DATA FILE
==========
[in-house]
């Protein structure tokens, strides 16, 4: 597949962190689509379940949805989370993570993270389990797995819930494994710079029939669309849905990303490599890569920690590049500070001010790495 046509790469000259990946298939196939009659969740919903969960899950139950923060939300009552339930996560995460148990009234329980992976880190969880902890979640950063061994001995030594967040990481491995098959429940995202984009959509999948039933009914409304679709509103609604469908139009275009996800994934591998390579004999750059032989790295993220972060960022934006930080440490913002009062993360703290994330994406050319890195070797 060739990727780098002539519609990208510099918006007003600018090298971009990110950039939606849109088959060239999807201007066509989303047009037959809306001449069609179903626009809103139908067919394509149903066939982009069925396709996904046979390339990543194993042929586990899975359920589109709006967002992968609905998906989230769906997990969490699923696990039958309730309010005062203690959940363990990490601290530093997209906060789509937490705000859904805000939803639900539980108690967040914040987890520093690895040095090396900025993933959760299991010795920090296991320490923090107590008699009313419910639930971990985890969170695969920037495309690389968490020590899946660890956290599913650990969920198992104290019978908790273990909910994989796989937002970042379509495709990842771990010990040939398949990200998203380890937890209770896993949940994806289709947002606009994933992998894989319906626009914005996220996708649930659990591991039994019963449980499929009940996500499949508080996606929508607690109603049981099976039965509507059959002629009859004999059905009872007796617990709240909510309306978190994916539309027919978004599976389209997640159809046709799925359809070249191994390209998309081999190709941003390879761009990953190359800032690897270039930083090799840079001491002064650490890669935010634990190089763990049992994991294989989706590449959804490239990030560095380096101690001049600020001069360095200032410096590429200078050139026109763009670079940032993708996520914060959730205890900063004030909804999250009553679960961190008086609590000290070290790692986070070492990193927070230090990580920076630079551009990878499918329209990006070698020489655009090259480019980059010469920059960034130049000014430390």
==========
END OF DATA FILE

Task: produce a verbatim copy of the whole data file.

[in-house]
């Protein structure tokens, strides 16, 4: 597949962190689509379940949805989370993570993270389990797995819930494994710079029939669309849905990303490599890569920690590049500070001010790495 046509790469000259990946298939196939009659969740919903969960899950139950923060939300009552339930996560995460148990009234329980992976880190969880902890979640950063061994001995030594967040990481491995098959429940995202984009959509999948039933009914409304679709509103609604469908139009275009996800994934591998390579004999750059032989790295993220972060960022934006930080440490913002009062993360703290994330994406050319890195070797 060739990727780098002539519609990208510099918006007003600018090298971009990110950039939606849109088959060239999807201007066509989303047009037959809306001449069609179903626009809103139908067919394509149903066939982009069925396709996904046979390339990543194993042929586990899975359920589109709006967002992968609905998906989230769906997990969490699923696990039958309730309010005062203690959940363990990490601290530093997209906060789509937490705000859904805000939803639900539980108690967040914040987890520093690895040095090396900025993933959760299991010795920090296991320490923090107590008699009313419910639930971990985890969170695969920037495309690389968490020590899946660890956290599913650990969920198992104290019978908790273990909910994989796989937002970042379509495709990842771990010990040939398949990200998203380890937890209770896993949940994806289709947002606009994933992998894989319906626009914005996220996708649930659990591991039994019963449980499929009940996500499949508080996606929508607690109603049981099976039965509507059959002629009859004999059905009872007796617990709240909510309306978190994916539309027919978004599976389209997640159809046709799925359809070249191994390209998309081999190709941003390879761009990953190359800032690897270039930083090799840079001491002064650490890669935010634990190089763990049992994991294989989706590449959804490239990030560095380096101690001049600020001069360095200032410096590429200078050139026109763009670079940032993708996520914060959730205890900063004030909804999250009553679960961190008086609590000290070290790692986070070492990193927070230090990580920076630079551009990878499918329209990006070698020489655009090259480019980059010469920059960034130049000014430390």